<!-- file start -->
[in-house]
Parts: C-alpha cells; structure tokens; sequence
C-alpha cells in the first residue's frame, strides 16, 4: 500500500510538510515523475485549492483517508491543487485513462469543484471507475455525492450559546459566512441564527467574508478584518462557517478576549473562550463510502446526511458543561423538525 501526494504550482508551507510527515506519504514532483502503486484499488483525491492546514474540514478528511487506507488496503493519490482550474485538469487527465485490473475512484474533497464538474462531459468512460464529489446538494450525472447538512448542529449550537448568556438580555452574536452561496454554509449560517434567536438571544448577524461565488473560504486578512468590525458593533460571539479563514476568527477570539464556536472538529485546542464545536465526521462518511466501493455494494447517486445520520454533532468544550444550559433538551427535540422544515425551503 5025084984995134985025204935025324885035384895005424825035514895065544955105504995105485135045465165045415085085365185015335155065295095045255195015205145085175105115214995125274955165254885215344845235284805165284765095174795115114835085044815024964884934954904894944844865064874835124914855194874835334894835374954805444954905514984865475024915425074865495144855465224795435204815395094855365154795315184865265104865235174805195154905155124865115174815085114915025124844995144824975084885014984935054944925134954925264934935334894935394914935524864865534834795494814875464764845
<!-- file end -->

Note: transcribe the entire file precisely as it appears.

[in-house]
Parts: C-alpha cells; structure tokens; sequence
C-alpha cells in the first residue's frame, strides 16, 4: 500500500510538510515523475485549492483517508491543487485513462469543484471507475455525492450559546459566512441564527467574508478584518462557517478576549473562550463510502446526511458543561423538525 501526494504550482508551507510527515506519504514532483502503486484499488483525491492546514474540514478528511487506507488496503493519490482550474485538469487527465485490473475512484474533497464538474462531459468512460464529489446538494450525472447538512448542529449550537448568556438580555452574536452561496454554509449560517434567536438571544448577524461565488473560504486578512468590525458593533460571539479563514476568527477570539464556536472538529485546542464545536465526521462518511466501493455494494447517486445520520454533532468544550444550559433538551427535540422544515425551503 5025084984995134985025204935025324885035384895005424825035514895065544955105504995105485135045465165045415085085365185015335155065295095045255195015205145085175105115214995125274955165254885215344845235284805165284765095174795115114835085044815024964884934954904894944844865064874835124914855194874835334894835374954805444954905514984865475024915425074865495144855465224795435204815395094855365154795315184865265104865235174805195154905155124865115174815085114915025124844995144824975084885014984935054944925134954925264934935334894935394914935524864865534834795494814875464764845